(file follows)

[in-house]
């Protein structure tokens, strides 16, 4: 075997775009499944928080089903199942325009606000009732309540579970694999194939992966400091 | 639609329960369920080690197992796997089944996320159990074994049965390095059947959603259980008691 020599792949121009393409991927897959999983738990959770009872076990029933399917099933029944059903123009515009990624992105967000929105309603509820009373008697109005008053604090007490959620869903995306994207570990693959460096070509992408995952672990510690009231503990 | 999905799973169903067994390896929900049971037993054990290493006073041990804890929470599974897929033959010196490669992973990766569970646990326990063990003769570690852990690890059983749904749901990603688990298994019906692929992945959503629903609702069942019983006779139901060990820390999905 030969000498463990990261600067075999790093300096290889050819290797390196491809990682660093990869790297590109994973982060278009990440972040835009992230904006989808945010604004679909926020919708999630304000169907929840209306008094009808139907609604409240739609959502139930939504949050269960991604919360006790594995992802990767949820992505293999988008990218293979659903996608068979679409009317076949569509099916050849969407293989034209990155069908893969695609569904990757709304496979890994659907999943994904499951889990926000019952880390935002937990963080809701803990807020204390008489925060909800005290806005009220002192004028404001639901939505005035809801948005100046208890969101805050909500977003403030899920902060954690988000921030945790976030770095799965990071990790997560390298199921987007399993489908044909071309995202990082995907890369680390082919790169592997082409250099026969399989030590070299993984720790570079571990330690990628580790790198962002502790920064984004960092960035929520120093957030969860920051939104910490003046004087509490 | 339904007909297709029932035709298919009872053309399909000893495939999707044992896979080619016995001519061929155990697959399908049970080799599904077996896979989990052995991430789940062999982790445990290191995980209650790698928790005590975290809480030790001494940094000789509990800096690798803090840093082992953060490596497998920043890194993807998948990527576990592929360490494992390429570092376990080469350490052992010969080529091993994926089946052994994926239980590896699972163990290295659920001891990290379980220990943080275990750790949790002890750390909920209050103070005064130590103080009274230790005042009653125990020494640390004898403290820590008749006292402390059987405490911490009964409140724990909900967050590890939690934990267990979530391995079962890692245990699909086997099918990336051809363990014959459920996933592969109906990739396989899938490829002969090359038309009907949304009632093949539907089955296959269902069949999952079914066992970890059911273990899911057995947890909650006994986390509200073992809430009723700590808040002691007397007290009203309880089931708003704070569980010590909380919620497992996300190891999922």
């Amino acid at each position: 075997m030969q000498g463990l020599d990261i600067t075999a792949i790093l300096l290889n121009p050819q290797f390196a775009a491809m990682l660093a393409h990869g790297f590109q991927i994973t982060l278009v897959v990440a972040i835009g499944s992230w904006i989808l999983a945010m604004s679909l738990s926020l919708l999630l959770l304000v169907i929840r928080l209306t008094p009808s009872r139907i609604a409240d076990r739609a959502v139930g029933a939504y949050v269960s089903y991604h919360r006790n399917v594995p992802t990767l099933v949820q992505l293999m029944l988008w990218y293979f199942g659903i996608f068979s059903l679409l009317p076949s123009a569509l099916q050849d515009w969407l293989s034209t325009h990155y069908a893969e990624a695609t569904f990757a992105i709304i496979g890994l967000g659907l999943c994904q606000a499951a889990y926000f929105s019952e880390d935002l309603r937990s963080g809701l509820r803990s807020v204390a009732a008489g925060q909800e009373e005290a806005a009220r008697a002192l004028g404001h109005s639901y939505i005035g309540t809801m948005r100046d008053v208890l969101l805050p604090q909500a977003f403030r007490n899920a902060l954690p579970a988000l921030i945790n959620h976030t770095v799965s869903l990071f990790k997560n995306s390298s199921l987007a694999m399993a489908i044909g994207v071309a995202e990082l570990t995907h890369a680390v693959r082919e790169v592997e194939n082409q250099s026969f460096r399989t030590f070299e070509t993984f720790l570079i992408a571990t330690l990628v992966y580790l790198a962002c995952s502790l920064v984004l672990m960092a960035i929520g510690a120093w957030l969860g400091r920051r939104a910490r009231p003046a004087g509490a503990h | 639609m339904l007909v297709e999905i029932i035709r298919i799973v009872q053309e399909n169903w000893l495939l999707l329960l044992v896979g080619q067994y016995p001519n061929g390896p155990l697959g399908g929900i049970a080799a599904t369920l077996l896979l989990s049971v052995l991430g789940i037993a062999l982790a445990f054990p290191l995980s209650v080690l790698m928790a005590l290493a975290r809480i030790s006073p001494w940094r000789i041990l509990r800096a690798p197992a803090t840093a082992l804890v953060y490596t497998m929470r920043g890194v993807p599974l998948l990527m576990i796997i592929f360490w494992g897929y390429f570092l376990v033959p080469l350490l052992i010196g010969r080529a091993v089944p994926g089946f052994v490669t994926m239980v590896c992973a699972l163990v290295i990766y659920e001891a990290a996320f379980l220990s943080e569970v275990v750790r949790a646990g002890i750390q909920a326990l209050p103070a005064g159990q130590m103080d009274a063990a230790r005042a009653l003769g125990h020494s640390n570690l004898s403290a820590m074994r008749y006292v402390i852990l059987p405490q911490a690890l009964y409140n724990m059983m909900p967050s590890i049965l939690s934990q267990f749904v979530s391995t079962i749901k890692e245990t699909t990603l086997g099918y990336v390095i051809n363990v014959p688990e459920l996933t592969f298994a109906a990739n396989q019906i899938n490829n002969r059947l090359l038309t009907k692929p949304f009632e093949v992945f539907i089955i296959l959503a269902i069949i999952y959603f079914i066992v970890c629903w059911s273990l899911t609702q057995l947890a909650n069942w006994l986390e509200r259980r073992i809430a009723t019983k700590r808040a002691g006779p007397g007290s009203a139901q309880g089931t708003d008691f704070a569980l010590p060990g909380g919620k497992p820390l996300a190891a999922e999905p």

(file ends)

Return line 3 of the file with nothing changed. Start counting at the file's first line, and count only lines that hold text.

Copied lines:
């Amino acid at each position: 075997m030969q000498g463990l020599d990261i600067t075999a792949i790093l300096l290889n121009p050819q290797f390196a775009a491809m990682l660093a393409h990869g790297f590109q991927i994973t982060l278009v897959v990440a972040i835009g499944s992230w904006i989808l999983a945010m604004s679909l738990s926020l919708l999630l959770l304000v169907i929840r928080l209306t008094p009808s009872r139907i609604a409240d076990r739609a959502v139930g029933a939504y949050v269960s089903y991604h919360r006790n399917v594995p992802t990767l099933v949820q992505l293999m029944l988008w990218y293979f199942g659903i996608f068979s059903l679409l009317p076949s123009a569509l099916q050849d515009w969407l293989s034209t325009h990155y069908a893969e990624a695609t569904f990757a992105i709304i496979g890994l967000g659907l999943c994904q606000a499951a889990y926000f929105s019952e880390d935002l309603r937990s963080g809701l509820r803990s807020v204390a009732a008489g925060q909800e009373e005290a806005a009220r008697a002192l004028g404001h109005s639901y939505i005035g309540t809801m948005r100046d008053v208890l969101l805050p604090q909500a977003f403030r007490n899920a902060l954690p579970a988000l921030i945790n959620h976030t770095v799965s869903l990071f990790k997560n995306s390298s199921l987007a694999m399993a489908i044909g994207v071309a995202e990082l570990t995907h890369a680390v693959r082919e790169v592997e194939n082409q250099s026969f460096r399989t030590f070299e070509t993984f720790l570079i992408a571990t330690l990628v992966y580790l790198a962002c995952s502790l920064v984004l672990m960092a960035i929520g510690a120093w957030l969860g400091r920051r939104a910490r009231p003046a004087g509490a503990h | 639609m339904l007909v297709e999905i029932i035709r298919i799973v009872q053309e399909n169903w000893l495939l999707l329960l044992v896979g080619q067994y016995p001519n061929g390896p155990l697959g399908g929900i049970a080799a599904t369920l077996l896979l989990s049971v052995l991430g789940i037993a062999l982790a445990f054990p290191l995980s209650v080690l790698m928790a005590l290493a975290r809480i030790s006073p001494w940094r000789i041990l509990r800096a690798p197992a803090t840093a082992l804890v953060y490596t497998m929470r920043g890194v993807p599974l998948l990527m576990i796997i592929f360490w494992g897929y390429f570092l376990v033959p080469l350490l052992i010196g010969r080529a091993v089944p994926g089946f052994v490669t994926m239980v590896c992973a699972l163990v290295i990766y659920e001891a990290a996320f379980l220990s943080e569970v275990v750790r949790a646990g002890i750390q909920a326990l209050p103070a005064g159990q130590m103080d009274a063990a230790r005042a009653l003769g125990h020494s640390n570690l004898s403290a820590m074994r008749y006292v402390i852990l059987p405490q911490a690890l009964y409140n724990m059983m909900p967050s590890i049965l939690s934990q267990f749904v979530s391995t079962i749901k890692e245990t699909t990603l086997g099918y990336v390095i051809n363990v014959p688990e459920l996933t592969f298994a109906a990739n396989q019906i899938n490829n002969r059947l090359l038309t009907k692929p949304f009632e093949v992945f539907i089955i296959l959503a269902i069949i999952y959603f079914i066992v970890c629903w059911s273990l899911t609702q057995l947890a909650n069942w006994l986390e509200r259980r073992i809430a009723t019983k700590r808040a002691g006779p007397g007290s009203a139901q309880g089931t708003d008691f704070a569980l010590p060990g909380g919620k497992p820390l996300a190891a999922e999905p």